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The Battle of Ecnomus

Meanwhile the Carthaginian commanders had briefly
The disposition of the Carthaginian fleet.
addressed their men. They pointed out to them that victory in this battle would ensure the war in the future being confined to the question of the possession of Sicily; while if they were beaten they would have hereafter to fight for their native land and for all that they held dear. With these words they passed the word to embark. The order was obeyed with universal enthusiasm, for what had been said brought home to them the issues at stake; and they put to sea in the full fervour of excited gallantry, which might well have struck terror into all who saw it. When their commanders saw the arrangement of the enemies' ships they adapted their own to match it. Three-fourths of their force they posted in a single line, extending their right wing towards the open sea with a view of outflanking their opponents, and placing their ships with prows facing the enemy; while the other fourth part was posted to form a left wing of the whole, the vessels being at right angles to the others and close to the shore. The two Carthaginian commanders were Hanno and Hamilcar. The former was the general who had been defeated in the engagement at Agrigentum.
ch. 19.
He now commanded the right wing, supported by beaked vessels for charging, and the fastest sailing quinqueremes for outflanking, the enemy.
ch. 25.
The latter, who had been in the engagement off Tyndaris, had charge of the left wing. This officer, occupying the central position of the entire line, on this occasion employed a stratagem which I will now describe.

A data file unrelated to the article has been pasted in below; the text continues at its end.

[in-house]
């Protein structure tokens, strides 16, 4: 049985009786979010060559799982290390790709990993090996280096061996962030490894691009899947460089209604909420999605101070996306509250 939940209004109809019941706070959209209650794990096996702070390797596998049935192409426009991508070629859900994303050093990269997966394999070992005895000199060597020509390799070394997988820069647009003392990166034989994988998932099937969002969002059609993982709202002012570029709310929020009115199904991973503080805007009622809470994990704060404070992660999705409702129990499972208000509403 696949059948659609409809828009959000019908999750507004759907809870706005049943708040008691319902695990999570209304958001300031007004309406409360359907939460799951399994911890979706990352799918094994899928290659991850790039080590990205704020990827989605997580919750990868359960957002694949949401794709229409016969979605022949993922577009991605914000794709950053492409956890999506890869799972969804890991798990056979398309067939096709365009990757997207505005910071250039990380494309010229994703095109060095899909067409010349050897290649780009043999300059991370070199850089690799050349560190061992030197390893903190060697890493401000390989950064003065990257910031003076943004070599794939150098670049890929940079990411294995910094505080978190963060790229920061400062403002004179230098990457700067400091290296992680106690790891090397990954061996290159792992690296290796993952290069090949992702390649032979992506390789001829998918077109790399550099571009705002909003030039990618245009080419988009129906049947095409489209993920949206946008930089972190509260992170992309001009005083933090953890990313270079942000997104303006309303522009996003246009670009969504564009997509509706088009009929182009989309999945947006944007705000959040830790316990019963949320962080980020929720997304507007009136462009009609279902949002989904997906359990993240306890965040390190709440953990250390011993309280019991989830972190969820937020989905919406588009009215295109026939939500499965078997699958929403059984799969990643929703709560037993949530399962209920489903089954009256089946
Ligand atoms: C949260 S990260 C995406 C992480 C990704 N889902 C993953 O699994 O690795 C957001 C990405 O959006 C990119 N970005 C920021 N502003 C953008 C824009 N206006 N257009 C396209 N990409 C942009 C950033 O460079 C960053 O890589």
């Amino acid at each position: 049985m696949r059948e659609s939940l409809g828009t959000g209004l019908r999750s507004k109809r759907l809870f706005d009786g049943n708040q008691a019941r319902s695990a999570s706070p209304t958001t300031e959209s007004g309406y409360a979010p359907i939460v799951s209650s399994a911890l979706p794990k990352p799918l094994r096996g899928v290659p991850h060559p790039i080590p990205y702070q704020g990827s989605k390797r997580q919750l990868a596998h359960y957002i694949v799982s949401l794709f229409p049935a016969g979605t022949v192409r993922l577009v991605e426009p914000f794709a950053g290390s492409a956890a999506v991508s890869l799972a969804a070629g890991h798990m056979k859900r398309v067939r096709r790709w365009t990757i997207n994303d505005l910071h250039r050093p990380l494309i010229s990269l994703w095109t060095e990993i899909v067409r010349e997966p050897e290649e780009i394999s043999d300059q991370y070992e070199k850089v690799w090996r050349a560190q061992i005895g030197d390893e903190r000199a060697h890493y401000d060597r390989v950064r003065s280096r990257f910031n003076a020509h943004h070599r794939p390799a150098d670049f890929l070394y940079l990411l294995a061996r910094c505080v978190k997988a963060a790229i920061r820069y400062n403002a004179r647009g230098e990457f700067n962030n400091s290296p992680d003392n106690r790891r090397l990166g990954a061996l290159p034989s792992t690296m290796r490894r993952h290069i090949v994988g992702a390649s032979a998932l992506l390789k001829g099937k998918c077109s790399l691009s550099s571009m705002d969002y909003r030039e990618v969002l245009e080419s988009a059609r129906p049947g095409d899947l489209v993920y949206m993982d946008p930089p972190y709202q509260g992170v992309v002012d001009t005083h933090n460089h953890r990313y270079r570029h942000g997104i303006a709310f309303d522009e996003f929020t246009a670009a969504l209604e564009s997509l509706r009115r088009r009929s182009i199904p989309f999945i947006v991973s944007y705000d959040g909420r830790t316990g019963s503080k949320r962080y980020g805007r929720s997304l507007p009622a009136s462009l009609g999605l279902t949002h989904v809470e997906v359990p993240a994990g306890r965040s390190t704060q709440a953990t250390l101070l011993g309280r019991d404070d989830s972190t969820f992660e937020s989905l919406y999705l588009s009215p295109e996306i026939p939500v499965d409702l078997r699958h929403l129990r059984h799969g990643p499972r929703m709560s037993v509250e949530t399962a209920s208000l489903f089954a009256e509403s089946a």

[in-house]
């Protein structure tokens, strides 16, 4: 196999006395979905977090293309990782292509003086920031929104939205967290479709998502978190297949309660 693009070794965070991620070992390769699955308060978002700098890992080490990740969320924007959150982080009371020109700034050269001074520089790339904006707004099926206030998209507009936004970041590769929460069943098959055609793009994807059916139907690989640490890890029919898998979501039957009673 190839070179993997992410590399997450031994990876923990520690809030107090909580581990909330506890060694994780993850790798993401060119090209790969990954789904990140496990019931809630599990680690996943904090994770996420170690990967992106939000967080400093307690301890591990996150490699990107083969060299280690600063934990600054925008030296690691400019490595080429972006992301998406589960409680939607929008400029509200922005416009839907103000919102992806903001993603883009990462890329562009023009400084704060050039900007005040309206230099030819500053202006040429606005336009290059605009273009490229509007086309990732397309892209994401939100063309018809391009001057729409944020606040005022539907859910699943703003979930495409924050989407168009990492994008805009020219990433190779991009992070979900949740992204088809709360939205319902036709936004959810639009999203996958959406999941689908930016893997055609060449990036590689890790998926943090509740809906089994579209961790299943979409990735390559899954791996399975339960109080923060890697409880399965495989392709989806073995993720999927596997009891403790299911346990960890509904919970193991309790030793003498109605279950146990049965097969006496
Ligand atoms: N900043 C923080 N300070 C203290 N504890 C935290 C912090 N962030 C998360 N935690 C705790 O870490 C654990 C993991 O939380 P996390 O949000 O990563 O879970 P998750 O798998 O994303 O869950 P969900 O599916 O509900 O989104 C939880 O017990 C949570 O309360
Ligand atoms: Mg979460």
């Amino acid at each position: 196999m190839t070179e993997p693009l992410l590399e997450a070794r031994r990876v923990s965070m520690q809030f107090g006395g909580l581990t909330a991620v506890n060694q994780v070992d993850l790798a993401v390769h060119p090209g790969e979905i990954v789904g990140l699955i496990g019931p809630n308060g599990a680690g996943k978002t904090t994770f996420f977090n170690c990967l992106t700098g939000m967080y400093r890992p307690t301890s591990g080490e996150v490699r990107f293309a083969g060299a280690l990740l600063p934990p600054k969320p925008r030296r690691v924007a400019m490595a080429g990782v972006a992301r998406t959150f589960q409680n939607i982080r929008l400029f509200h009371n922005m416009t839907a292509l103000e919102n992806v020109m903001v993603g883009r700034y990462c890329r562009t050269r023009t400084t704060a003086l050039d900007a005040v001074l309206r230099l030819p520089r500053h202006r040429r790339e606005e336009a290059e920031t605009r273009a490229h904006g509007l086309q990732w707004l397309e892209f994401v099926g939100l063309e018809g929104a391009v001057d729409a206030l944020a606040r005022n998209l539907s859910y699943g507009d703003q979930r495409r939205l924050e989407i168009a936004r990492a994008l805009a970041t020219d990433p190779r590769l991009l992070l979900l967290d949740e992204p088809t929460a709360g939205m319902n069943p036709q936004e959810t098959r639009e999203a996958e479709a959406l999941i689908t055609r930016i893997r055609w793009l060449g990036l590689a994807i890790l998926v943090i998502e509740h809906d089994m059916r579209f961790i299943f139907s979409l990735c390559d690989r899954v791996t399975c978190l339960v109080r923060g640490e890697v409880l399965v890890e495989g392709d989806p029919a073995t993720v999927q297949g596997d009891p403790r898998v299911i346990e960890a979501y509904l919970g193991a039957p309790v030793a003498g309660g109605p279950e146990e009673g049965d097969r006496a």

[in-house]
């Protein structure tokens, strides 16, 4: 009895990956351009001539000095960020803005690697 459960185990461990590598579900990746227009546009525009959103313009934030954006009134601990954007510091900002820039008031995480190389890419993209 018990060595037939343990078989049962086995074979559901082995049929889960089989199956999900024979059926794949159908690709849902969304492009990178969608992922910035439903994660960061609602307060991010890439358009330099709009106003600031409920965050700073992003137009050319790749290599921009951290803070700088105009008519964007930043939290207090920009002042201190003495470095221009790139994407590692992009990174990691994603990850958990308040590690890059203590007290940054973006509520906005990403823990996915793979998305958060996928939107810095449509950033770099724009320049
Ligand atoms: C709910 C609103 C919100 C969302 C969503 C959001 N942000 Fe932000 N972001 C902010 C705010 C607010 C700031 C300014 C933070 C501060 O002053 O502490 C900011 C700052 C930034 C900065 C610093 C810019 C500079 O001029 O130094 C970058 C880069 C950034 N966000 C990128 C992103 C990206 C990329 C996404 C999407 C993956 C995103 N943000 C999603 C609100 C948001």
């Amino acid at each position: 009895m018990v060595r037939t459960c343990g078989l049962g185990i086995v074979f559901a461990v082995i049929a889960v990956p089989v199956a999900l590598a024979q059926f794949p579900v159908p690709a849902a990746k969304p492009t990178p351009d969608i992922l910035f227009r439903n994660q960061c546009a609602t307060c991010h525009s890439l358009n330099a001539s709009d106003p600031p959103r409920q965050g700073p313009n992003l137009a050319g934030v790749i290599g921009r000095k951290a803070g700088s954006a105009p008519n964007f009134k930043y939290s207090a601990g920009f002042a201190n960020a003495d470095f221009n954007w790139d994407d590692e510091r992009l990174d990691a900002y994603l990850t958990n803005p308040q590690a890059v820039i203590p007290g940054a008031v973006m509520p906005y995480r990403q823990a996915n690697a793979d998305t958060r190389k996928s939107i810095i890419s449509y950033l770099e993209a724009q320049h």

The battle.
The battle began by the Romans charging the centre of the Carthaginians, because they observed that it was weakened by their great extension. The ships in the Carthaginian centre, in accordance with their orders, at once turned and fled with a view of breaking up the Roman close order. They began to retire with all speed, and the Romans pursued them with exultation. The consequence was that, while the first and second Roman squadrons were pressing the flying enemy, the third and fourth "legions" had become detached and were left behind, —the former because they had to tow the horse-transports, and the "Triarii" because they kept their station with them and helped them to form a reserve. But when the Carthaginians thought that they had drawn the first and second squadron a sufficient distance from the main body a signal was hoisted on board Hamilcar's ship, and they all simultaneously swung their ships round and engaged their pursuers. The contest was a severe one. The Carthaginians had a great superiority in the rapidity with which they manœuvred their ships. They darted out from their line and rowed round the enemy: they approached them with ease, and retired with despatch. But the Romans, no less than the Carthaginians, had their reasons for entertaining hopes of victory: for when the vessels got locked together the contest became one of sheer strength: their engines, the "crows," grappled all that once came to close quarters: and, finally, both the Consuls were present in person and were witnesses of their behaviour in battle.

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